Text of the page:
Net cafe crackdown leads to more unlicensed outlets
The continuing ban on Internet cafes in Beijing has pushed some of the popular and profitable outlets underground and spread suspicion the government wants to keep them closed for reasons unrelated to Sars.
Since the cafes closed on April 27 - along with cinemas, discos and massage parlours - a number have resumed business in secret.
Police had caught some operators, said a games distributor who frequents Internet cafes.
Internet cafes have opened elsewhere on the mainland, including Sichuan province and Shanghai, but the 400 to 500 licensed outlets in Beijing have not been told when they will be allowed to resume business.
Owners of the cafes say their premises have not been inspected for ventilation or numbers of customers - the two factors that city officials say led to the closure. This uncertainty has led to rumours that the city wants to put small-time operators out of business and turn internet cafes into nationwide chains.
'One factor is Sars, the other is... there are too many other negative impacts,' said Deng Deyuan, manager of Internet-Coffee, an Internet cafe. She said her customers had switched to using internet cafes which had reopened illegally.
Chen Zhong, manager of the Fanhong Internet cafe in Beijing's Xidan shopping district, said he went out of business because connection fees and rent became unmanageable without customers' revenue. Mr Chen said he was also tired of government interference.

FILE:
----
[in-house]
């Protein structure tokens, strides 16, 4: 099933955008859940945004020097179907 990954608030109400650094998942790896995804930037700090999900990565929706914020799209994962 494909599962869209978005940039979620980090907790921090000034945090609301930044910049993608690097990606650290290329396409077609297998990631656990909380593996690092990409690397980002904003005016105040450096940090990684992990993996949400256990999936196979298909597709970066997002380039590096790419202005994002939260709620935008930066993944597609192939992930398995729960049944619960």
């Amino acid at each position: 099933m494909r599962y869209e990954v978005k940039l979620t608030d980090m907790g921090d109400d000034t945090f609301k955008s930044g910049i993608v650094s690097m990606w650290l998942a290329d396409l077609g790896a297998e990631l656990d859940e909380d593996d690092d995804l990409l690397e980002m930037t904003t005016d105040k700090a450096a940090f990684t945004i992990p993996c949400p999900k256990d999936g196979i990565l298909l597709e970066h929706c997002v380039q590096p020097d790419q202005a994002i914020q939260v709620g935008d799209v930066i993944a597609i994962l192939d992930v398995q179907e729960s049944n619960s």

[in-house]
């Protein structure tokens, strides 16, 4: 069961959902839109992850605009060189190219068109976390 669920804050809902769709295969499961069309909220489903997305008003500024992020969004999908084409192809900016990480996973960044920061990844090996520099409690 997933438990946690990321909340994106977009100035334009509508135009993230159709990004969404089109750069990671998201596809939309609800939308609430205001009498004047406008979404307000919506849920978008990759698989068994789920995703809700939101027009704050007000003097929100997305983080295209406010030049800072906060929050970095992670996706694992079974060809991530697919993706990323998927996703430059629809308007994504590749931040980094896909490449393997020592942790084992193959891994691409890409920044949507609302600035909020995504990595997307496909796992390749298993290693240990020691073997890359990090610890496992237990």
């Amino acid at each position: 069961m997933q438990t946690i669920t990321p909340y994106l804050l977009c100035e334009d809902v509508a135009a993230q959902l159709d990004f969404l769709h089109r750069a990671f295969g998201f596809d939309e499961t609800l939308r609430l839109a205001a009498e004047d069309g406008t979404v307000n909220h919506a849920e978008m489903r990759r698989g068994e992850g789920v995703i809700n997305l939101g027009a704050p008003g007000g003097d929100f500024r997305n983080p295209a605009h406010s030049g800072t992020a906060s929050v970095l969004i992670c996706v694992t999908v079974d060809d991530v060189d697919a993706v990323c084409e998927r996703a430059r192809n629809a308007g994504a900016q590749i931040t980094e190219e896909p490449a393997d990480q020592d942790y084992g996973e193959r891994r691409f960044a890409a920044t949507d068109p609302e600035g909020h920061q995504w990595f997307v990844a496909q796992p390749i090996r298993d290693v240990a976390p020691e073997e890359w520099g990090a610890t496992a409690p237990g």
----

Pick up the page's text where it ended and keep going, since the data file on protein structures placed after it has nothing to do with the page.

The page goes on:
Only cafes that could meet fire safety codes and newer, stricter cultural requirements were allowed to reopen.
Mr Chen said he had seen illegal Internet cafes spring up, including one hidden near the rest rooms in an office block in Xicheng district.
Kay Zhang, Internet cafe liaison officer for the online game company Moxze, said: 'Some bars opened secretly several days ago, but were all severely punished and their business licences were cancelled. They disobeyed the regulations. Now I think no one wants to run this risk.'
A city spokesman said inspectors were trying to find out how Internet cafes and other entertainment venues could prevent the spread of infectious diseases on their premises. He said there was no target reopening date.
In May, city propaganda chief Cai Fuchao said the Sars infection risk in Internet cafes was high because customers sat close together without moving.
The wave of cafe closures comes as the city and central governments push for chain store-style management, which would allow easier supervision.
The government has authorised 10 companies, some with state financial backing, to open multiple cafes.
Cultural authorities and police have long blamed Internet cafes for promoting teenage delinquency and access to anti-China Web sites.